And Miss Clark certainly demands respect. Until well into her final term, I was expecting her to win a fourth election. If there is a prime minister in recent history who could have pulled it off, it was she.
There will be all sorts of tipping points and missteps diagnosed with the benefit of hindsight. But right at the outset of the Key administration I would like to highlight an issue of political chemistry that was to my mind insidiously corrosive for Labour.
Very simply, it was the most partisan government since Sir Robert Muldoon’s. And that partisan edge became very wearing.
This is something that has been under-reported.
Miss Clark’s political dna was not predisposed to reaching out any further than the minimum required by MMP’s arithmetic.
Upton suggests four things:
Make it an explicit policy that appointments to the boards of Crown-owned entities will be made strictly on merit. By definition, there will be Labour-leaning appointees who should continue to serve. But it would be entirely reasonable to ask all appointees to be prepared to offer their resignations so that reappointments can be the subject of proper scrutiny. That some of Miss Clark’s egregiously political appointments followed on a long tradition of such appointments by previous National administrations doesn’t enslave Mr Key to that tradition. He could change the game.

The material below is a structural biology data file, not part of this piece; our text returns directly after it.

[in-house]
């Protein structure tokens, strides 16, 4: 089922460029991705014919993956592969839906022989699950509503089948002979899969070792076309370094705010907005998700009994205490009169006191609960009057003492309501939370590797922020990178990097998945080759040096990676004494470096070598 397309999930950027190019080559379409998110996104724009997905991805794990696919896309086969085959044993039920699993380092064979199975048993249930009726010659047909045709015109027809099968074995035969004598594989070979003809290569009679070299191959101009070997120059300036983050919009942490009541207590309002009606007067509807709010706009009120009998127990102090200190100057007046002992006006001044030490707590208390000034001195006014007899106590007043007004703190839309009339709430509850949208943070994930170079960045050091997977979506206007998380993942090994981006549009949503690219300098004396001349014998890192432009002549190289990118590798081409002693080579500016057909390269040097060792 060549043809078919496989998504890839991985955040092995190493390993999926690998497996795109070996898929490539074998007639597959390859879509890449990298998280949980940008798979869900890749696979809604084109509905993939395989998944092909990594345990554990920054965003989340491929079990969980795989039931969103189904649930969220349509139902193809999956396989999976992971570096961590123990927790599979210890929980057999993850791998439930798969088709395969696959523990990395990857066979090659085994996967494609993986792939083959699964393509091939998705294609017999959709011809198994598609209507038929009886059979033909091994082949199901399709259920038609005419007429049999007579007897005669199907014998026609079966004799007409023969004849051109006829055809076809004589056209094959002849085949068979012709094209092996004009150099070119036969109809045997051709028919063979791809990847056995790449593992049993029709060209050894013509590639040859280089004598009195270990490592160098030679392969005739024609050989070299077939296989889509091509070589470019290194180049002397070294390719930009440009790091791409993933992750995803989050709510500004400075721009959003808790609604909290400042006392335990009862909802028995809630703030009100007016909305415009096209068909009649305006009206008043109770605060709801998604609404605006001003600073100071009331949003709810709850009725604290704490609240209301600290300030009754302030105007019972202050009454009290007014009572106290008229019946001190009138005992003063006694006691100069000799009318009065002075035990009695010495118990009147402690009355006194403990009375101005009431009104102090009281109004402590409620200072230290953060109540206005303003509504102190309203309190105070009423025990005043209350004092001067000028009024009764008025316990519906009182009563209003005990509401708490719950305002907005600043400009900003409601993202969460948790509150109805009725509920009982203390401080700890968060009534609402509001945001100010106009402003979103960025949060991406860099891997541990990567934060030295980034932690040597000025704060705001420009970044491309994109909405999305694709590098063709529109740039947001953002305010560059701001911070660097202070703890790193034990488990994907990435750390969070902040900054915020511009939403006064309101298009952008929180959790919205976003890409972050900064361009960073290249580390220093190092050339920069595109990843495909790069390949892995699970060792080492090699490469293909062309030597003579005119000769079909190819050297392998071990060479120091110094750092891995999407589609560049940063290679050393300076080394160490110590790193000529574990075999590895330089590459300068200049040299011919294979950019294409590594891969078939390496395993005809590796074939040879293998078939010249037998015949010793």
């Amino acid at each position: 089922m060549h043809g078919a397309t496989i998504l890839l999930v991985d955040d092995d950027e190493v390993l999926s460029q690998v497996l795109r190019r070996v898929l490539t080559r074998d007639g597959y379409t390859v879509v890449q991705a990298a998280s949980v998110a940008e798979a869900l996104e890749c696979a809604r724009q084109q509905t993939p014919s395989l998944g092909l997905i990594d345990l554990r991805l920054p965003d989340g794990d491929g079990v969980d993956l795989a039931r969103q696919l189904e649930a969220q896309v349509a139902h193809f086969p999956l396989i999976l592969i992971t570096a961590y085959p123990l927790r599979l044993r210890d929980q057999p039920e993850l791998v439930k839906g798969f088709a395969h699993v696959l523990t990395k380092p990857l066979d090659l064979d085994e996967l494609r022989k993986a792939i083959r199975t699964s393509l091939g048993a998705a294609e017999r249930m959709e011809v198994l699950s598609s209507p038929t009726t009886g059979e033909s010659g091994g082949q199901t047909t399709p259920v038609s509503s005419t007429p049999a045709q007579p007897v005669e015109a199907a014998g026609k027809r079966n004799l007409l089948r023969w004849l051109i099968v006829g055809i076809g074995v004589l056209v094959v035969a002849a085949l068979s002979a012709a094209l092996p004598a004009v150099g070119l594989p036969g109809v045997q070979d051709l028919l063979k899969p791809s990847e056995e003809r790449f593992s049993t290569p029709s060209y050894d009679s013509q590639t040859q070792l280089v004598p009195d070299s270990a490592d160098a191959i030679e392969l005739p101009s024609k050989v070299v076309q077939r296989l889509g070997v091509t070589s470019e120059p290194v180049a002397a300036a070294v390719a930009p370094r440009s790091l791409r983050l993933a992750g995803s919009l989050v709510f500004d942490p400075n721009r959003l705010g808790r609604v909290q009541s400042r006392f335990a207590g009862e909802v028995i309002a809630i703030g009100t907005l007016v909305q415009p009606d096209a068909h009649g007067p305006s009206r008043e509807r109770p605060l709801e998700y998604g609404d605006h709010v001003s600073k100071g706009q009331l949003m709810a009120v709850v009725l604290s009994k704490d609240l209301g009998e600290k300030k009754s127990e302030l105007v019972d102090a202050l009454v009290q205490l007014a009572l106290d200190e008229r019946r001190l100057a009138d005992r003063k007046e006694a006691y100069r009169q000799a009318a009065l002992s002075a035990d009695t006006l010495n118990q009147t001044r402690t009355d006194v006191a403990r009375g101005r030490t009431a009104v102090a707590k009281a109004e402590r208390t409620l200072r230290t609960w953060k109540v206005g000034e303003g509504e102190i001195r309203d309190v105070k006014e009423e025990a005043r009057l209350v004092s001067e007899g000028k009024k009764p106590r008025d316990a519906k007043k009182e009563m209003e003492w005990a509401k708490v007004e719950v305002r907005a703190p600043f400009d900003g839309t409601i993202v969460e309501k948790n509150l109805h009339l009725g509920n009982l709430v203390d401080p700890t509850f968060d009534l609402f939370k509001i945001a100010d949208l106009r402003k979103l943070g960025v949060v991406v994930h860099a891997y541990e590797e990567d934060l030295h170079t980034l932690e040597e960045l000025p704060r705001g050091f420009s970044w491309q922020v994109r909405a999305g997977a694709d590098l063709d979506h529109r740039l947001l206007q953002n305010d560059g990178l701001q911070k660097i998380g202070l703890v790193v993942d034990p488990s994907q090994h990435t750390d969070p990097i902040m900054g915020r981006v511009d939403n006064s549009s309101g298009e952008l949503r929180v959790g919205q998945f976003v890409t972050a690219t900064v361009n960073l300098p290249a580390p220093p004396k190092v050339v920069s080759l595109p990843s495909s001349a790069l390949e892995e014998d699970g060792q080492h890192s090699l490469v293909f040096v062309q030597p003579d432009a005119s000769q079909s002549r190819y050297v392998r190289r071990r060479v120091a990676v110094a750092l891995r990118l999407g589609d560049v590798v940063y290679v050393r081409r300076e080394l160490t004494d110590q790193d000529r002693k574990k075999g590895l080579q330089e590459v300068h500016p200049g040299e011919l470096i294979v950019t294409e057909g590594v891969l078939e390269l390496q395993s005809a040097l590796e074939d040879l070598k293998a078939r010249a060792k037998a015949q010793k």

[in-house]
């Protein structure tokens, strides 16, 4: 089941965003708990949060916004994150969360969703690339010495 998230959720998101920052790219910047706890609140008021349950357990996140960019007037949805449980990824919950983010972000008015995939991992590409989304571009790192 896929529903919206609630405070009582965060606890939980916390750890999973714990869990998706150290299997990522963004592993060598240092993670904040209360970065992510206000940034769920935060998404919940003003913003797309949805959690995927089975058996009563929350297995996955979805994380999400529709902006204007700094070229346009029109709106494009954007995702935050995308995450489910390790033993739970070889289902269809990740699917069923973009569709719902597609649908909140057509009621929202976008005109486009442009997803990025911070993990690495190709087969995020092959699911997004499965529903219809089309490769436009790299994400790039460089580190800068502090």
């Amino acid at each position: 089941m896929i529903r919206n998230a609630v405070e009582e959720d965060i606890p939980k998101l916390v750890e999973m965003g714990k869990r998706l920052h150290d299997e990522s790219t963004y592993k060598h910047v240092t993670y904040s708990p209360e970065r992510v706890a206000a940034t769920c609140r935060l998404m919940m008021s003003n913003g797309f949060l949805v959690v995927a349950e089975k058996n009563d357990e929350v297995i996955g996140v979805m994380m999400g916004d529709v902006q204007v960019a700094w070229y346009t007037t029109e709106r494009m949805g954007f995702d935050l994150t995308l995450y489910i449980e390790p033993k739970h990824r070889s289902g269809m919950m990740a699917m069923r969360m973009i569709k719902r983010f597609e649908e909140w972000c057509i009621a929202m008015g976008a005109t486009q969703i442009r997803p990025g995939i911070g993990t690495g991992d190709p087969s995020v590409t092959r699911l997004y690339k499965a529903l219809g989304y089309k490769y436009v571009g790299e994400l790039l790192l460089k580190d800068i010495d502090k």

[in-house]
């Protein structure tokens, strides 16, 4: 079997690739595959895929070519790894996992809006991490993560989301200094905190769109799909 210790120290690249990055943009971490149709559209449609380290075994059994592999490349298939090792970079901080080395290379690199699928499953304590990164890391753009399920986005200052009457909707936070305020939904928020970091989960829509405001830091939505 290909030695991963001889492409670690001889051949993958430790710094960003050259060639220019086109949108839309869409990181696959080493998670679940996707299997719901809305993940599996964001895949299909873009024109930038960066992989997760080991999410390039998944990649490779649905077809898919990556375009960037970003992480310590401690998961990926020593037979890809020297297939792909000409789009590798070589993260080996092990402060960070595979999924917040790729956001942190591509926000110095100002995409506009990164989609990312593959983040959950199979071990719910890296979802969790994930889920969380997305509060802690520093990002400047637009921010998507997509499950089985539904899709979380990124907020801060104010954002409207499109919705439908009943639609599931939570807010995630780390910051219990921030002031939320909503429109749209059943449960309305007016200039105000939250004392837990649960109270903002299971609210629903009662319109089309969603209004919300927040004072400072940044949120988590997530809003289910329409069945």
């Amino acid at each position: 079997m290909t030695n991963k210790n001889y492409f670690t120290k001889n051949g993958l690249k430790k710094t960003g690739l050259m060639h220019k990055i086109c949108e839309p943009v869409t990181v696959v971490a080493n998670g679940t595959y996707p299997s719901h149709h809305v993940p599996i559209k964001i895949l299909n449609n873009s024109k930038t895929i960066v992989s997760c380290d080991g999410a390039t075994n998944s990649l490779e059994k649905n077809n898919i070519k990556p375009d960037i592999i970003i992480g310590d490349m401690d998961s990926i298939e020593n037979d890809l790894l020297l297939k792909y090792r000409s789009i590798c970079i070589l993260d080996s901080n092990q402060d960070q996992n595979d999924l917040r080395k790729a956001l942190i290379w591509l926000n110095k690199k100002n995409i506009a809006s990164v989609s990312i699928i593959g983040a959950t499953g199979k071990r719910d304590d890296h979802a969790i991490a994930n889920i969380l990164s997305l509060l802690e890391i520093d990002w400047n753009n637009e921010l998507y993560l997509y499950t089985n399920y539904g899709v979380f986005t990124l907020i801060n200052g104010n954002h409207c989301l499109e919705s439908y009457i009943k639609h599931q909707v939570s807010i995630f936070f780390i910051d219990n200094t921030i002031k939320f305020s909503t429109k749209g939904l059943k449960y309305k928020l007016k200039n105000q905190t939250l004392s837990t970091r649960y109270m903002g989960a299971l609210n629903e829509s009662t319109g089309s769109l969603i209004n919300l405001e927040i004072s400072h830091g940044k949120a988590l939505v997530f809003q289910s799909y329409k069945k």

I find it incredible Mike Williams has not resigned all his boards yet. How can he serve John Key’s Government when he tried to dig up dirt linking John Key to a massive fraud scandal?
Announce that, from here on, the award of honours will be left in the hands of the governor-general. There can be no harm in our head of state (with some appropriate wise advisory committee) honouring worthy citizens without the party political advice of the government of the day.
Or maybe as a compromise have the very top honours like Order of New Zealand reserved for the Governor-General to decide. However as the PM appoints the Governor-General, this may just result in more partisan appointments as Governor-General.
Decide from day one that there is no need to make every Government press release a partisan declaration. Miss Clark’s media machine turned every announcement into a triumph for “the Labour-led Government”. It was tacky and dreary.
Mr Key should make it clear from the outset that he expects public servants to provide free and frank advice that his Government will be happy to accept or reject as it sees fit. This is higher risk because the Official Information Act provides officials with an opportunity to game ministers by offering them explosive material that will swiftly find its way into the public domain. There is no easy answer here, but trust and candour can go a long way. I have reached the view that many policies are best developed in full view, with papers being placed on a ministry’s website before decisions are taken.
I would have all Cabinet papers go automatically on the web after six months.
Other things that would be good for the new Government to do:
- Not set up sham inquiries designed to find no wrong doing.
- Actually try and provide answers in the House that have some connection to the question asked
- Not delay OIA requests for months on end